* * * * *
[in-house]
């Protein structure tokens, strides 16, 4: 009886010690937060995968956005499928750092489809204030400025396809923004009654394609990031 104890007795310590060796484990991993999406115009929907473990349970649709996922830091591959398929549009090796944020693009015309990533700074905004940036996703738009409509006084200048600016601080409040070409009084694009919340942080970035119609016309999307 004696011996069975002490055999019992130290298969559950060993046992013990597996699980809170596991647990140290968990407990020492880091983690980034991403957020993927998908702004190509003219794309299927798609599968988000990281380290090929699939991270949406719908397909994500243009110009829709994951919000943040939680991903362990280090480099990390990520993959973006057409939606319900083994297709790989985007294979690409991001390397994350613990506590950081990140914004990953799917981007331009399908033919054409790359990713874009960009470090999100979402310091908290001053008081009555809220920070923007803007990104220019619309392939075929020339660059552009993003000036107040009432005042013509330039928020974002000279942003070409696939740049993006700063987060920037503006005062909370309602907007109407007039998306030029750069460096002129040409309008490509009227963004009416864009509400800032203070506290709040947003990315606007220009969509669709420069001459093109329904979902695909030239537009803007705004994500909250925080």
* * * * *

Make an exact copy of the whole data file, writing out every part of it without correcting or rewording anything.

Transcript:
[in-house]
């Protein structure tokens, strides 16, 4: 009886010690937060995968956005499928750092489809204030400025396809923004009654394609990031 104890007795310590060796484990991993999406115009929907473990349970649709996922830091591959398929549009090796944020693009015309990533700074905004940036996703738009409509006084200048600016601080409040070409009084694009919340942080970035119609016309999307 004696011996069975002490055999019992130290298969559950060993046992013990597996699980809170596991647990140290968990407990020492880091983690980034991403957020993927998908702004190509003219794309299927798609599968988000990281380290090929699939991270949406719908397909994500243009110009829709994951919000943040939680991903362990280090480099990390990520993959973006057409939606319900083994297709790989985007294979690409991001390397994350613990506590950081990140914004990953799917981007331009399908033919054409790359990713874009960009470090999100979402310091908290001053008081009555809220920070923007803007990104220019619309392939075929020339660059552009993003000036107040009432005042013509330039928020974002000279942003070409696939740049993006700063987060920037503006005062909370309602907007109407007039998306030029750069460096002129040409309008490509009227963004009416864009509400800032203070506290709040947003990315606007220009969509669709420069001459093109329904979902695909030239537009803007705004994500909250925080």